• The ETA is used to provide the user with some feedback
  • At the end of the ETA the browser will look again (browsers do this automatically so you need do nothing)
  • If for some reason the job is not completed by the server it should indicate that in the event stream it returns, e.g. data{"code":-1}\n\n so browser side code can deal with the situation gracefully.

There are other usage scenarios – updating stock quotes, news headlines etc. Updating images at 100ms intervals feels -a purely personal view – like a misuse of the technology.


The reason for this behavior (message every 3 seconds) is explained here:

The browser attempts to reconnect to the source roughly 3 seconds after each connection is closed

So one way to get message every 100 milliseconds is changing the reconnect time: (in the PHP)

echo "retry: 100\n\n";

This is not very elegant though, better approach would be endless loop in PHP that will sleep for 100 milliseconds on each iteration. There is good example here, just changing the sleep() to usleep() to support milliseconds:

while (1) {
    echo "data:{$x}\n\n";
    usleep(100000); //1000000 = 1 seconds


I believe that the accepted answer may be misleading. Although it answers the question correctly (how to set up 1 second interval) it is not true that infinite loop is a bad approach in general.

SSE is used to get updates from the server when there actually are the updates opposed to Ajax polling that constantly checks for updates (even when there are none) in some time intervals. This can be accomplished with an infinite loop that keeps the server-side script running all the time, constantly checks for updates and echos them only if there are changes.

It is not true that:

The browser will not see any event data while that script is still running.

You can run the script on the server and still sent the updates to the browser not ending the script execution like this:

while (true) {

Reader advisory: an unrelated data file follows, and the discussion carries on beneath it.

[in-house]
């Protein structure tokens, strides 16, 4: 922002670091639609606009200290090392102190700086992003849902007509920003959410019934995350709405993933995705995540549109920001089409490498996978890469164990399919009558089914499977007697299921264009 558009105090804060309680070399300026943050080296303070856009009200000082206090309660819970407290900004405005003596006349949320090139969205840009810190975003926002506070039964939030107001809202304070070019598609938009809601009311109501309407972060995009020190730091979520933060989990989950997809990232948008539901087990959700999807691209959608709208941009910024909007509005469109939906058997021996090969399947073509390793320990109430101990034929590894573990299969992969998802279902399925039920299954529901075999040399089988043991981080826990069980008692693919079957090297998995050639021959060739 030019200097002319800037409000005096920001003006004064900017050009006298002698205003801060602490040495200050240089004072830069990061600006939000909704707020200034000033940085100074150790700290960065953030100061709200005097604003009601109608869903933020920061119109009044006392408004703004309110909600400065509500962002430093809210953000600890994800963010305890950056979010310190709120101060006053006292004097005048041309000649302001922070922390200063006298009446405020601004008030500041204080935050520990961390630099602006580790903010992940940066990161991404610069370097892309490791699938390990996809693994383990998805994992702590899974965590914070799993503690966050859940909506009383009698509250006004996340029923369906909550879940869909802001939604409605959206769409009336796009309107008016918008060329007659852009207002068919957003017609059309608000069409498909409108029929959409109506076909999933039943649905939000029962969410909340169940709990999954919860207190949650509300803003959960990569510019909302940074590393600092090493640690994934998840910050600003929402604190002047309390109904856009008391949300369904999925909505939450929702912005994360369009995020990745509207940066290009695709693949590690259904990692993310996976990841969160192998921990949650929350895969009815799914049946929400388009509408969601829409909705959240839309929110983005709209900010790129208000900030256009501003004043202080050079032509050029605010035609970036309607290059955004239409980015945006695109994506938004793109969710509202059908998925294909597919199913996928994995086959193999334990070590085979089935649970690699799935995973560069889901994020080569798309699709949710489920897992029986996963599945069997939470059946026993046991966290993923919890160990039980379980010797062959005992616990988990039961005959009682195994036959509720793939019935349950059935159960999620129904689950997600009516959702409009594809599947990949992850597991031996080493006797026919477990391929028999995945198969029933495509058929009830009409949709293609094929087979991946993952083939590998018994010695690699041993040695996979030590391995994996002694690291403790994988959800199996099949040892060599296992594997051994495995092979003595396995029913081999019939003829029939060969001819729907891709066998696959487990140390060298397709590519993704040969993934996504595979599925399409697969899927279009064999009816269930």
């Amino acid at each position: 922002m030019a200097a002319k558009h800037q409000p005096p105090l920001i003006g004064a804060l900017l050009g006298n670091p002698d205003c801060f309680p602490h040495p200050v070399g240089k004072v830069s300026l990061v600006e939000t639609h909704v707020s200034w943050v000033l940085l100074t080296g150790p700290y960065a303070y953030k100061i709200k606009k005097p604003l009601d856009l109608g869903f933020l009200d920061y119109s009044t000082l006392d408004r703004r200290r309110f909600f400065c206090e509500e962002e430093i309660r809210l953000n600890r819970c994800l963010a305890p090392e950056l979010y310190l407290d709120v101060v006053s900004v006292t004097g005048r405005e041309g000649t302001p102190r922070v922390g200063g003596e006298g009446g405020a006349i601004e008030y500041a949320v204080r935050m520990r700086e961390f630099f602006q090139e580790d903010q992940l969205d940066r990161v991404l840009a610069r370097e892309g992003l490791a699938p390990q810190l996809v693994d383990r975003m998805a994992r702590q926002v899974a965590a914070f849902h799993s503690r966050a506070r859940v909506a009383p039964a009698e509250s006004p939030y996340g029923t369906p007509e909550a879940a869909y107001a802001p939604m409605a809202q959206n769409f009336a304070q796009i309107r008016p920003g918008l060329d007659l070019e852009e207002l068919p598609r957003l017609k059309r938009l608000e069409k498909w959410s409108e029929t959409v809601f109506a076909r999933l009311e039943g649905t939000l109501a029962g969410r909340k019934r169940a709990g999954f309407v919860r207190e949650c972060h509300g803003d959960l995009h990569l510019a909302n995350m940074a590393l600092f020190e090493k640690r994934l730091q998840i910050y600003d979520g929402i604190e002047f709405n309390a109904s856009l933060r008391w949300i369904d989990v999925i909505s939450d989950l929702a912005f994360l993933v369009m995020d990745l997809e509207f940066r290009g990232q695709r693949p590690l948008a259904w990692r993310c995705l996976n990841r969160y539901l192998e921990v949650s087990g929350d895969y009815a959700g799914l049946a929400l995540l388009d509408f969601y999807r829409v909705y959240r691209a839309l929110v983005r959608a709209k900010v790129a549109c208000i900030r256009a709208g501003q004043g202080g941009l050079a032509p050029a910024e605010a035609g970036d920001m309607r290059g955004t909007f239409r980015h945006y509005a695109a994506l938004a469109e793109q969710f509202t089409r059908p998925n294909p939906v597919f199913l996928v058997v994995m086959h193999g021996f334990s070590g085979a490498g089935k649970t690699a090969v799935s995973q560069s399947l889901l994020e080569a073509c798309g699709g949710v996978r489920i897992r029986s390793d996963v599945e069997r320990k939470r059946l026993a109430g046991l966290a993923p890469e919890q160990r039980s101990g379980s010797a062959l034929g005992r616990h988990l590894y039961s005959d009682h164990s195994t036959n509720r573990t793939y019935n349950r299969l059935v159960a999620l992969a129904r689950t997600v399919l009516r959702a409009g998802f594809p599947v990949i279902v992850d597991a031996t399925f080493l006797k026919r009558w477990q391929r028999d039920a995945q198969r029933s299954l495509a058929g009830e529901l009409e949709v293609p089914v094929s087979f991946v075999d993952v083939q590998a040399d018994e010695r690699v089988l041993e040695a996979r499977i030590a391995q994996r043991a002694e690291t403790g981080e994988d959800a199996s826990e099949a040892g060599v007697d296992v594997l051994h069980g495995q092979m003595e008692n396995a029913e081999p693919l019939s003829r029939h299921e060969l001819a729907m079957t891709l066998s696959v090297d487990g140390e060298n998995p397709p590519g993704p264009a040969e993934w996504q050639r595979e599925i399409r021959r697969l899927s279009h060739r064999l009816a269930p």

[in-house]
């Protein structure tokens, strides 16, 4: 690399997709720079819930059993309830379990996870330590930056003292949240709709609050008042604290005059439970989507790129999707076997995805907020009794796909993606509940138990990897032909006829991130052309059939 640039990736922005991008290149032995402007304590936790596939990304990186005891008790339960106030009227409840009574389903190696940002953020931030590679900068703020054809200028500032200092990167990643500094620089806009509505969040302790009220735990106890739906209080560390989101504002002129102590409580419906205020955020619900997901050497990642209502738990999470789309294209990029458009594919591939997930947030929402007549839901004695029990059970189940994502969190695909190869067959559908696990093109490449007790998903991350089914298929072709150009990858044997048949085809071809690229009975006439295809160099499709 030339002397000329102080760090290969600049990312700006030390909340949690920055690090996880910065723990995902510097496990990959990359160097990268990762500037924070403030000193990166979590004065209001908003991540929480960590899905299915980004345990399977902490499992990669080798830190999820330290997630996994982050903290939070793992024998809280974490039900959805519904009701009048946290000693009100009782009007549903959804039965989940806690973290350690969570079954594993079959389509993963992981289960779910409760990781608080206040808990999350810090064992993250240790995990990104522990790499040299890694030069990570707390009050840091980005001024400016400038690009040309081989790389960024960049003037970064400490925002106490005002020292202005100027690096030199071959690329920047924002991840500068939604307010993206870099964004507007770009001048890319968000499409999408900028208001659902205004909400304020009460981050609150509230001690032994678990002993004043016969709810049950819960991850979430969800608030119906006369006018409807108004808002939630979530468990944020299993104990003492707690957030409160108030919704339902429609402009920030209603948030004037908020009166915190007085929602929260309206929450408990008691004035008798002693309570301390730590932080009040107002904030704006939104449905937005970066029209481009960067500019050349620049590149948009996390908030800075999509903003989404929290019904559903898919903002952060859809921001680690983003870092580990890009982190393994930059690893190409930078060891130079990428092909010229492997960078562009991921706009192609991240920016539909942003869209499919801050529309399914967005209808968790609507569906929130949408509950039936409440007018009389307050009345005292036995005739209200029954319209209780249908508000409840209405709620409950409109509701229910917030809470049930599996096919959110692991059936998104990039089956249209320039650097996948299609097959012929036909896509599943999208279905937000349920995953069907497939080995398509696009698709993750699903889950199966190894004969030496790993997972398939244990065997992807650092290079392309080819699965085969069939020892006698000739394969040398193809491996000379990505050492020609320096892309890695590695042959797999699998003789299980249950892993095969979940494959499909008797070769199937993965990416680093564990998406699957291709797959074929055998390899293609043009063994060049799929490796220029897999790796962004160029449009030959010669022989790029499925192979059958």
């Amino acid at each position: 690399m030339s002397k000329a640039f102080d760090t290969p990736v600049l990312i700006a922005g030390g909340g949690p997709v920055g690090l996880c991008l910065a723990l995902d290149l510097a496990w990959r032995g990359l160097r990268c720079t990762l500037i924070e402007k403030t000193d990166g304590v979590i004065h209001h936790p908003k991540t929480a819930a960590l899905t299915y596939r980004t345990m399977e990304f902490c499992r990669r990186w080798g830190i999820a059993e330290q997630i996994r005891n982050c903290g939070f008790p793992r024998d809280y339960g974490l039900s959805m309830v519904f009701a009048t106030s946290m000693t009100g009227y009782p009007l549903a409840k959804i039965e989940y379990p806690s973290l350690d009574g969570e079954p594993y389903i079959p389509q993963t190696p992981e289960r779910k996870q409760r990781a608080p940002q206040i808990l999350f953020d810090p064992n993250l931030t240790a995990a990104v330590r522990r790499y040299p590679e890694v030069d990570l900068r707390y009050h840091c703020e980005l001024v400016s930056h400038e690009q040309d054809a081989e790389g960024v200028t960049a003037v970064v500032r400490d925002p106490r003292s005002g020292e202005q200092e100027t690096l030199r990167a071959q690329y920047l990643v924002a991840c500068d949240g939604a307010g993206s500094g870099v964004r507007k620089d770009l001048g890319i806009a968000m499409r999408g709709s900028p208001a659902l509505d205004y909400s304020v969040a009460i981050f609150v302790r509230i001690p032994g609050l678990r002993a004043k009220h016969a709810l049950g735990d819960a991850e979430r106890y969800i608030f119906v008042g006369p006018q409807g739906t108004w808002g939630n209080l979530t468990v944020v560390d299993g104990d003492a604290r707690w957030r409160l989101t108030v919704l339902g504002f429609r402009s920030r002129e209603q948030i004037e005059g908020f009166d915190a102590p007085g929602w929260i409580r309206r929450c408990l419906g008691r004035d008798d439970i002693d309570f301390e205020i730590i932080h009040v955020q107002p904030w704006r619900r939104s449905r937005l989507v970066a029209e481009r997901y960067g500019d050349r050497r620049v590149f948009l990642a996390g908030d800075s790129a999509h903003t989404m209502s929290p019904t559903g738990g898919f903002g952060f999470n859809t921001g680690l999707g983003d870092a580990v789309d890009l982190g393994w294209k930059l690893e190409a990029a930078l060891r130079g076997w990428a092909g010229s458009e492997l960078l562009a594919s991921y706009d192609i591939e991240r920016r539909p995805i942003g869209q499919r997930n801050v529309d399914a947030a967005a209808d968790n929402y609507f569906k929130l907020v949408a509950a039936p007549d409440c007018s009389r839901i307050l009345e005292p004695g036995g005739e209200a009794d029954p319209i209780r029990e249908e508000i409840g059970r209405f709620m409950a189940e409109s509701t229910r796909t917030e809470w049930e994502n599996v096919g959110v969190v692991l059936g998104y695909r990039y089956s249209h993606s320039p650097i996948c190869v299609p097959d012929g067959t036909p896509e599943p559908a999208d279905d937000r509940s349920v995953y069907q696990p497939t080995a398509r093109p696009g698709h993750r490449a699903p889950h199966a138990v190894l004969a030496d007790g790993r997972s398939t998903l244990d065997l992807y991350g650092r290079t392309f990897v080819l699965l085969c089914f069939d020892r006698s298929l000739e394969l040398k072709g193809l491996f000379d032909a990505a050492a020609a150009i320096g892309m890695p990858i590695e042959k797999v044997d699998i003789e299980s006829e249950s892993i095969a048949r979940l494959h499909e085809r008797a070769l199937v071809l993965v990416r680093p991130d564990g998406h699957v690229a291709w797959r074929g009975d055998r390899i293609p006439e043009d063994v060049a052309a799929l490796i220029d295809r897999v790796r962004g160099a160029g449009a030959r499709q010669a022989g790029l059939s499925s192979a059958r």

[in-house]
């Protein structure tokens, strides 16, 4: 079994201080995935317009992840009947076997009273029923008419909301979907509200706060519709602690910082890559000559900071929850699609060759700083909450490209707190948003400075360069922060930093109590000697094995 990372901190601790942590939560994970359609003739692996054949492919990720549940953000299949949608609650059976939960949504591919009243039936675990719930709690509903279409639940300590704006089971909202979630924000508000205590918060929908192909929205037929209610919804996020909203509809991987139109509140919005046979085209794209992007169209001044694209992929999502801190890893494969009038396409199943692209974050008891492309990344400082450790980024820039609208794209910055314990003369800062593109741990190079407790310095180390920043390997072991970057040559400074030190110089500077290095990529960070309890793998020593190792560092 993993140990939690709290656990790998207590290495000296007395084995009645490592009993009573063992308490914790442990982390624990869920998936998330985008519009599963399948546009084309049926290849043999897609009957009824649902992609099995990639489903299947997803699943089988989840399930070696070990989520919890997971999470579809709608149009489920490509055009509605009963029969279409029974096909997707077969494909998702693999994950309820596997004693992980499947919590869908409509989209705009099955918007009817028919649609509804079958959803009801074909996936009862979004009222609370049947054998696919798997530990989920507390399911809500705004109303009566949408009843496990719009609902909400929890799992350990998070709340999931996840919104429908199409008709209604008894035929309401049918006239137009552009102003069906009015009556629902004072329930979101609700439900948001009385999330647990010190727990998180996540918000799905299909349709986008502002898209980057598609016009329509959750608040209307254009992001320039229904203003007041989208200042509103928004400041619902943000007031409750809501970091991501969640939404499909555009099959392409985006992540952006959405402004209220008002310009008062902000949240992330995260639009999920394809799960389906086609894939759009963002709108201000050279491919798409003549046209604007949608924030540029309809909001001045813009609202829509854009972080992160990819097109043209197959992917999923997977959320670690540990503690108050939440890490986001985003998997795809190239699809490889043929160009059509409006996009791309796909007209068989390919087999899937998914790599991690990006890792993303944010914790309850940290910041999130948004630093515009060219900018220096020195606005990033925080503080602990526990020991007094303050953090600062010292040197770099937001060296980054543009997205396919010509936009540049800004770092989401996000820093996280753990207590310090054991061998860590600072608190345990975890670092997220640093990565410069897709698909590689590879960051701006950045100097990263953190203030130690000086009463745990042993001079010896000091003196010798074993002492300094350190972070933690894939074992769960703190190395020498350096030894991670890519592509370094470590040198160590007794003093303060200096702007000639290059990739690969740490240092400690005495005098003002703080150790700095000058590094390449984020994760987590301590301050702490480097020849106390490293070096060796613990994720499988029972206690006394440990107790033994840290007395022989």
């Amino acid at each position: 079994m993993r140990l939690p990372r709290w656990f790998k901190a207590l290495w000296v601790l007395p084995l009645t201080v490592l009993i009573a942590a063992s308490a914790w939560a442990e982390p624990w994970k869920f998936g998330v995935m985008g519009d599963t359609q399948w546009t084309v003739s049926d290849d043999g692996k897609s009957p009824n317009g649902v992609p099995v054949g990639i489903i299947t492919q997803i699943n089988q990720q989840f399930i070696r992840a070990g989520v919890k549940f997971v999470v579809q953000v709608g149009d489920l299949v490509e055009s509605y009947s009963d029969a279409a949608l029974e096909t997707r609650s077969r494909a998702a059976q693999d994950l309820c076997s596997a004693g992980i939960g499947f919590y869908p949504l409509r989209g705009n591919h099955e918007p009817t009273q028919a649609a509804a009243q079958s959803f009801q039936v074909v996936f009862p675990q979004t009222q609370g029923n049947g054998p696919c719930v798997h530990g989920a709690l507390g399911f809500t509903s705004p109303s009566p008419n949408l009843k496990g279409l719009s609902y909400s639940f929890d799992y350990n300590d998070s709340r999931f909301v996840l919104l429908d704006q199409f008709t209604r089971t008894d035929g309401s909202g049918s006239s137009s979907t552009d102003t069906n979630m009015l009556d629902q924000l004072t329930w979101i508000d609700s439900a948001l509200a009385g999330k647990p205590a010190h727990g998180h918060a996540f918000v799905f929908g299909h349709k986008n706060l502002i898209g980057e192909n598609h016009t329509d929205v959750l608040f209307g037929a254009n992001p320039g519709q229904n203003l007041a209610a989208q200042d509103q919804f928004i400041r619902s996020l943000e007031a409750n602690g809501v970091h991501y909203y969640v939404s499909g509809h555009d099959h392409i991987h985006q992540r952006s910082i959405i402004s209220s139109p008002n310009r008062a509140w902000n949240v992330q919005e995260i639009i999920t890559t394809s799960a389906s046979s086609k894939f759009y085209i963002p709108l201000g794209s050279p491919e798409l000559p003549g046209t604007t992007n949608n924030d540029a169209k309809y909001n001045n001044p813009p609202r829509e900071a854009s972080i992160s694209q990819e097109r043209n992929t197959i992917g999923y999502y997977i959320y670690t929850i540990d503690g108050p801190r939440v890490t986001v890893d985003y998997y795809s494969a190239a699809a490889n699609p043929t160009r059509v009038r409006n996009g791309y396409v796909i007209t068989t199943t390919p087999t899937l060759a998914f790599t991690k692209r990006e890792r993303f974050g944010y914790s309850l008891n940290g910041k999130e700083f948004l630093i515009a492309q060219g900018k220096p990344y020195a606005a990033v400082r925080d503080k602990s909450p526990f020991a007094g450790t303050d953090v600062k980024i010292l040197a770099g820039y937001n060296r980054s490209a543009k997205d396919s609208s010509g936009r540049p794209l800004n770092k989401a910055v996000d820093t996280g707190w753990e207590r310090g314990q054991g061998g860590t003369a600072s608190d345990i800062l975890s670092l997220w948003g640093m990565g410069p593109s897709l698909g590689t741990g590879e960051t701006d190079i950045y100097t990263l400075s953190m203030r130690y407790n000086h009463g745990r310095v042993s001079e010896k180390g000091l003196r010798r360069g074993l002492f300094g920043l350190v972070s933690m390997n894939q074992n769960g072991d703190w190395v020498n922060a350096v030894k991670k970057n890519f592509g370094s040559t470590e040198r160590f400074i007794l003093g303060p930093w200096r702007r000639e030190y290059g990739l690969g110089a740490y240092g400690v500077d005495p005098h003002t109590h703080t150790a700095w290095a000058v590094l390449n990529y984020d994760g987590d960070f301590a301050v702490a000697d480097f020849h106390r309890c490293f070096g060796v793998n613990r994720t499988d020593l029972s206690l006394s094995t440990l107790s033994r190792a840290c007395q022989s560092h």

echo "data: test\n\n";

Doing it by sending retry parameter without infinite loop will end the script and then start the script again, end it, start again… This is similar to Ajax-polling checking for updates even if there are none and this is not how SSE is intended to work. Of course there are some situations where this approach is appropriate like it’s listed in the accepted answer (for example waiting for server to create PDF and notify a client when it’s done).

Using infinite loop technique will keep the script running on the server all time so you should be careful with a lot of users because you will have a script instance for each of them and it could lead to server overload. On the other hand, the same issue would happen even in some simple scenario where you suddenly get bunch of users on the website (without SSE) or if you would using Web Sockets instead of SSE. Everything has its own limitations.

Another thing to be careful about is what you put in the loop. For example, I wouldn’t recommend putting database query in the loop that runs every second because then you’re also putting a database at risk of overloading. I would suggest using some kind of cache (Redis or even simple text file) for this case.


SSE is an interesting technology, but one that comes with a choking side effect on implementations using APACHE/PHP backend.

When I first found out about SSE I got so excited that I replaced all Ajax polling code with SSE implementation. Only a few minutes of doing this I notice my CPU usage went up to 99/100 and the fear that my server was soon going to be brought down, forced me to revert the changes back to the friendly old Ajax polling. I love PHP and even though I knew SSE would work better on Node.is, I just wasn’t ready to go that route yet!